The Lingering Effects of NAFTA: An Ethnographic Dialectical Analysis of Neoliberalism, Resistance, and Hegemony in Michoacán and Idaho
Dr. Christopher Courtheyn
As neoliberal policies coincided with increased drug trafficking (Gill 2004), the North American Free Trade Agreement’s (NAFTA) lingering effects are present in Mexico three decades later. Research has shown how people opted to join drug cartels amid limited options or left the country in hopes of better economic opportunities (Sanchez et al., 2018). In Michoacán, the Cartel Jalisco Nuevo Generación runs rampant, people live in poverty, and avocado farmers have formed self-defense groups to combat cartels. Meanwhile, the cartel hosts huge parties providing villages with vast amounts of food, luxury entertainment, and money handout rituals bolo (a Mexican tradition involving throwing money for kids). This project explores the evolving realities in Michoacan. It uses my personal and family experiences as a window into the intimate and collective experiences of migration to the United States due to NAFTA along with the lives of those remaining behind. This article’s qualitative methods combine auto-ethnography of my own experience and fieldwork back in Michoacán, including observation and interviews, to understand evolving conditions in Mexico almost three decades after the trade agreement. It utilizes a regionally-rooted Mexican-American neo-Marxist perspective to reconceptualize Marxism. This research seeks to analyze my family's experience in relation to changing realities in Michoacan and the relationship with global political hegemony and neoliberal economic policy.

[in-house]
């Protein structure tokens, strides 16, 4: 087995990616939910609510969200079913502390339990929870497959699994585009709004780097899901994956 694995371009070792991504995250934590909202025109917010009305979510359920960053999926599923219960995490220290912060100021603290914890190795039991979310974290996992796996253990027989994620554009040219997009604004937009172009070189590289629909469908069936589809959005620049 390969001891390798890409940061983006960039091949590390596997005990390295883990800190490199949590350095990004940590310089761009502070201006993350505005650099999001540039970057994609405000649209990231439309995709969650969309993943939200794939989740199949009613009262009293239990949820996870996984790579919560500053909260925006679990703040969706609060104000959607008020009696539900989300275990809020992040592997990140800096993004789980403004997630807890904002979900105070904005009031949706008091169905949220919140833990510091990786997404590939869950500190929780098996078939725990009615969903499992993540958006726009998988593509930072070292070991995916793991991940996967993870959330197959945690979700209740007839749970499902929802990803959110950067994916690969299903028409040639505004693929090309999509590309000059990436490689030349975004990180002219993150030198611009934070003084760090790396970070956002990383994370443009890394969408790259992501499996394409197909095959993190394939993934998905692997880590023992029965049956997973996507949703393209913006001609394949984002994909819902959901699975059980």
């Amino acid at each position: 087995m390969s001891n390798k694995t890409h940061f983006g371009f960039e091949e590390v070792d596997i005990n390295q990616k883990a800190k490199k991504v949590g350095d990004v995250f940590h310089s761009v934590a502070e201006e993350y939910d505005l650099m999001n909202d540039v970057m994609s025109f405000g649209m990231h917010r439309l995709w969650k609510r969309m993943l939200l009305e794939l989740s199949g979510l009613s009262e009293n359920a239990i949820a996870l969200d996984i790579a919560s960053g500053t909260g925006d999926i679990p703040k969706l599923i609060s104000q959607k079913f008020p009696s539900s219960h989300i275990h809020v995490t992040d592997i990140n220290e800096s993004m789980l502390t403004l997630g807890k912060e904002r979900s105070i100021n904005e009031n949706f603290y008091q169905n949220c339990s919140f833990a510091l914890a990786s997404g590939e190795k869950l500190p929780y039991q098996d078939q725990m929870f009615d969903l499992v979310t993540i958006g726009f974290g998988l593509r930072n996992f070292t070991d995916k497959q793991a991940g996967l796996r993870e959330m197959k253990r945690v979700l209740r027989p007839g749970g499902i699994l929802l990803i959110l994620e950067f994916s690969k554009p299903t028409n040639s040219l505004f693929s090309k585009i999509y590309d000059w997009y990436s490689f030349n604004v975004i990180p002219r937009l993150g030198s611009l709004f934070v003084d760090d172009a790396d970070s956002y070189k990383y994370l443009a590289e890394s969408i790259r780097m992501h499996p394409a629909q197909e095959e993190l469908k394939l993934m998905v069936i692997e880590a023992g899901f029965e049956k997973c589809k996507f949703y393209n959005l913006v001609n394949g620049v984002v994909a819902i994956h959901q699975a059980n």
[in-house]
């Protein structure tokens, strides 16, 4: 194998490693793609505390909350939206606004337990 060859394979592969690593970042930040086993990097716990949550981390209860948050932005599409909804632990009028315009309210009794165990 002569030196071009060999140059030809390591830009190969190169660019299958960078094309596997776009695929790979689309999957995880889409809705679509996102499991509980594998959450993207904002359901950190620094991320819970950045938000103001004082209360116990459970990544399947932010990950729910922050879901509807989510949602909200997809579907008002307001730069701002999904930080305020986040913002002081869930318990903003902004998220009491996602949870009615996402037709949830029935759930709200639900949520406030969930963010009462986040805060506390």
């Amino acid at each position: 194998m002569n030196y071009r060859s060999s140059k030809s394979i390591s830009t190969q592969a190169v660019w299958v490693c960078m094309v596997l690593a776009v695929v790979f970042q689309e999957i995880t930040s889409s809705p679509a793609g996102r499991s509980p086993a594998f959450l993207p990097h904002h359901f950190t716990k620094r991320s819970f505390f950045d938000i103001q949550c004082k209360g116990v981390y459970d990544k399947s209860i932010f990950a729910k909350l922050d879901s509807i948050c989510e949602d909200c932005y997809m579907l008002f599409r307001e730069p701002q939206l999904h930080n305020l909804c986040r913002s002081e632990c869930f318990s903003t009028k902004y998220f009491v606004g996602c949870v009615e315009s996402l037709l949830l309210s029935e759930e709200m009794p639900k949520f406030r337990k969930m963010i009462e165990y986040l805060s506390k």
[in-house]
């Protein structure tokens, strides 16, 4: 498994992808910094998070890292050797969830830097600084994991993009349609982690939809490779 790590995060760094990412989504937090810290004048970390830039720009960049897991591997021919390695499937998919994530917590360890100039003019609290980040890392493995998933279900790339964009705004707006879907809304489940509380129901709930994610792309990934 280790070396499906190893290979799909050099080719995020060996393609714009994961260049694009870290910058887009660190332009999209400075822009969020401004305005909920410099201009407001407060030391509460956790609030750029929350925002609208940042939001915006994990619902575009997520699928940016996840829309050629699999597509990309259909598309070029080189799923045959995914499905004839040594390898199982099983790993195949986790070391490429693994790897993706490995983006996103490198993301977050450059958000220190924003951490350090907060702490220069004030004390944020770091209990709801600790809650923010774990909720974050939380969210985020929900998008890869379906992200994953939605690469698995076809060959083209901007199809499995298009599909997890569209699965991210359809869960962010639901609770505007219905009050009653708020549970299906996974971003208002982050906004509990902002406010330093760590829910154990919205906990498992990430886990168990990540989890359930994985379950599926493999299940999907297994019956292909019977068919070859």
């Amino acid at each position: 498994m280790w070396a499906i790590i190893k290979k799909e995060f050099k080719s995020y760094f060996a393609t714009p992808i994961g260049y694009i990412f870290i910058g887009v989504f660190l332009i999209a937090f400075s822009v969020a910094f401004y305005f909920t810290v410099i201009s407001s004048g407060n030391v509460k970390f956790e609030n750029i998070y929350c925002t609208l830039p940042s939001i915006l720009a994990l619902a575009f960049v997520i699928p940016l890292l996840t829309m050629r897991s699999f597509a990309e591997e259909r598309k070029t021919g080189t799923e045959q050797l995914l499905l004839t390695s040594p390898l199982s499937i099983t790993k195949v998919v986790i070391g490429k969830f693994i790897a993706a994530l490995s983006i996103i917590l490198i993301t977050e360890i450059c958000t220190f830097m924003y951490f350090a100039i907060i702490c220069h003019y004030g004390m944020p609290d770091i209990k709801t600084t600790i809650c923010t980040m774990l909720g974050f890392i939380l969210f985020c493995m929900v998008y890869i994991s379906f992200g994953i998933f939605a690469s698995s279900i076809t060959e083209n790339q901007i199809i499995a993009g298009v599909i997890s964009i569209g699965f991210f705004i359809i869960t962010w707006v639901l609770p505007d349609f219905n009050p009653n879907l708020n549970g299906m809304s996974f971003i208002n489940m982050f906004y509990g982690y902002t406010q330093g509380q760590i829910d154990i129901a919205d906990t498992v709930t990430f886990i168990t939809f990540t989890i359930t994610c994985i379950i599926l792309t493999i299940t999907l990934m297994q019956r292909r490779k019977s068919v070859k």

Arreguin Vega, Julian and Courtheyn, Christopher, "The Lingering Effects of NAFTA: An Ethnographic Dialectical Analysis of Neoliberalism, Resistance, and Hegemony in Michoacán and Idaho" (2023). 2023 Undergraduate Research Showcase. 100.